However, I'm still not quite sure exactly what this 'ID' is used for. As I said earlier: if it's only to uniquely key a user, and it's something they enter to identify themselves, then a sequence number provides almost no security at all. All I'd have to do is go on your site and enter the code for '1', and I'd probably get a hit. That's why I say that identification probably needs to involves something else as well.

HIH

Winston

PS: The reason I suggest 'L' is that then you don't have to worry about the case your letters are rendered in either (lowercase 'l' is often confused with '1').
 
Winston Gutkowski
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matthew kane wrote:Only the user will know which code is theirs and site will not have cookies or collect any personal identification data (a completely anonymous participation)

Hmm, just noticed this, and it's precisely what I was worried about. A sequence provides almost no security at all (see the post above) and a randomly selected ID only provides minimal security.

Winston
 
Richard Tookey
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I'm sceptical about this whole approach. If, as the OP seems to say, the ID is an identity for use in identifying a record in a database then one should use use an auto-increment data type for the identity column. The value should never be revealed outside of the application and a simple (user name, password) approach should be used to tie the a user to the identity.

 
Winston Gutkowski
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Richard Tookey wrote:I'm sceptical about this whole approach. If, as the OP seems to say, the ID is an identity for use in identifying a record in a database then one should use use an auto-increment data type for the identity column. The value should never be revealed outside of the application and a simple (user name, password) approach should be used to tie the a user to the identity.

Yup. I'd go along with that.

Winston
 
matthew kane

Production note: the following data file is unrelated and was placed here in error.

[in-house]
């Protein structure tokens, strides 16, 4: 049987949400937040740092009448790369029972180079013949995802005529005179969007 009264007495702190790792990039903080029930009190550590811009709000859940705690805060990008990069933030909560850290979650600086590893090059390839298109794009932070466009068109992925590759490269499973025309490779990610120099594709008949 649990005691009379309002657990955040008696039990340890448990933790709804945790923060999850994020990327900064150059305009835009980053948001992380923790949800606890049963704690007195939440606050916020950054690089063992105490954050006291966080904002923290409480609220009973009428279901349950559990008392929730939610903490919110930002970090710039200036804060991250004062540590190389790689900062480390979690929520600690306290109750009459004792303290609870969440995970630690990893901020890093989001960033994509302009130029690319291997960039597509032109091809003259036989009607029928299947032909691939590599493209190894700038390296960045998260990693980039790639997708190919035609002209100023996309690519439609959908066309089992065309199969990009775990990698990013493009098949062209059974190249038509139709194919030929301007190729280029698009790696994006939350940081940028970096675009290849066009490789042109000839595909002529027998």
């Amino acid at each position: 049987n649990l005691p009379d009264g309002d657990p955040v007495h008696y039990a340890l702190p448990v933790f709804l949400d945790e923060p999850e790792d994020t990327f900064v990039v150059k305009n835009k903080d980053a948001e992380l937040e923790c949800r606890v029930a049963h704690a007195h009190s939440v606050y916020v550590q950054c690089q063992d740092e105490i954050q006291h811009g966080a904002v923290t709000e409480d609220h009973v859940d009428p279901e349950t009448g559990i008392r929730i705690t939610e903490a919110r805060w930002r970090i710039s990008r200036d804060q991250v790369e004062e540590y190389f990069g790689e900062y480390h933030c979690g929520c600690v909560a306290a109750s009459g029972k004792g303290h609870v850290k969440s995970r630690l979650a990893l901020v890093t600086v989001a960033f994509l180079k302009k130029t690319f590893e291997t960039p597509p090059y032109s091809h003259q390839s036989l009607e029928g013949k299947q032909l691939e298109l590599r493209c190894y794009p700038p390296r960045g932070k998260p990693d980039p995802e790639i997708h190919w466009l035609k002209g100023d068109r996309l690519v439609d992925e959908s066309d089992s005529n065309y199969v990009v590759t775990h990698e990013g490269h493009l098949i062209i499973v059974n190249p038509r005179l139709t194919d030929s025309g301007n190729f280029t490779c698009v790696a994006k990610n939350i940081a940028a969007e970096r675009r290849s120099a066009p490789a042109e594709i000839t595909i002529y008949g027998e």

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users will be answering a one time survey and getting the id so that they can check their results at a later time from a "read only" database. The database will be open-confidential: everyone can view all results but only you will know which result is yours because of the supplied id. Since it is read only and open-source/confidential I don't think that knowing the id of the previous or next entry will matter. As long as nothing identifies users and everyone has access to all results the secrecy of the id is that only the user knows the id is theirs.
 
Richard Tookey
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So let the users select their own ID and you just map that to their database entry.
 
Winston Gutkowski
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matthew kane wrote:As long as nothing identifies users and everyone has access to all results the secrecy of the id is that only the user knows the id is theirs.

In which case I totally agree with Matthew: Your ID is spurious.

In database terms, an ID is something that identifies a item. No more, no less. There is absolutely no need for anyone that uses the system to know what that is; it's simply an internal number. If you want users to identify themselves, get them to enter their name and password; and fetch items on that basis. And in the case of "John Smith" (if you have so many that it causes problems), add another question (post-/zipcode, birthdate?) that resolves duplications.

Winston
 
Paul Clapham
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I have an identity on a lot of websites, and I'm sure you all do as well. There are a couple of them which have told me what my ID is, as opposed to letting me choose it or use an e-mail address. Both of those websites are managing some of my money, for what it's worth, and the number points to my account. And both of them are just 7-digit numbers. However by far the commonest identification method is where I choose my user ID.
 
Winston Gutkowski
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Paul Clapham wrote:Both of those websites are managing some of my money, for what it's worth, and the number points to my account. And both of them are just 7-digit numbers. However by far the commonest identification method is where I choose my user ID.

Mine is a 10-digit ID, and I still (after all this Alzheimers) have no trouble remembering it. However, it's only the first of a wall of things I have to remember (or enter) to get to my accounts online. Which (I think) is what Richard and I have been saying.

Winston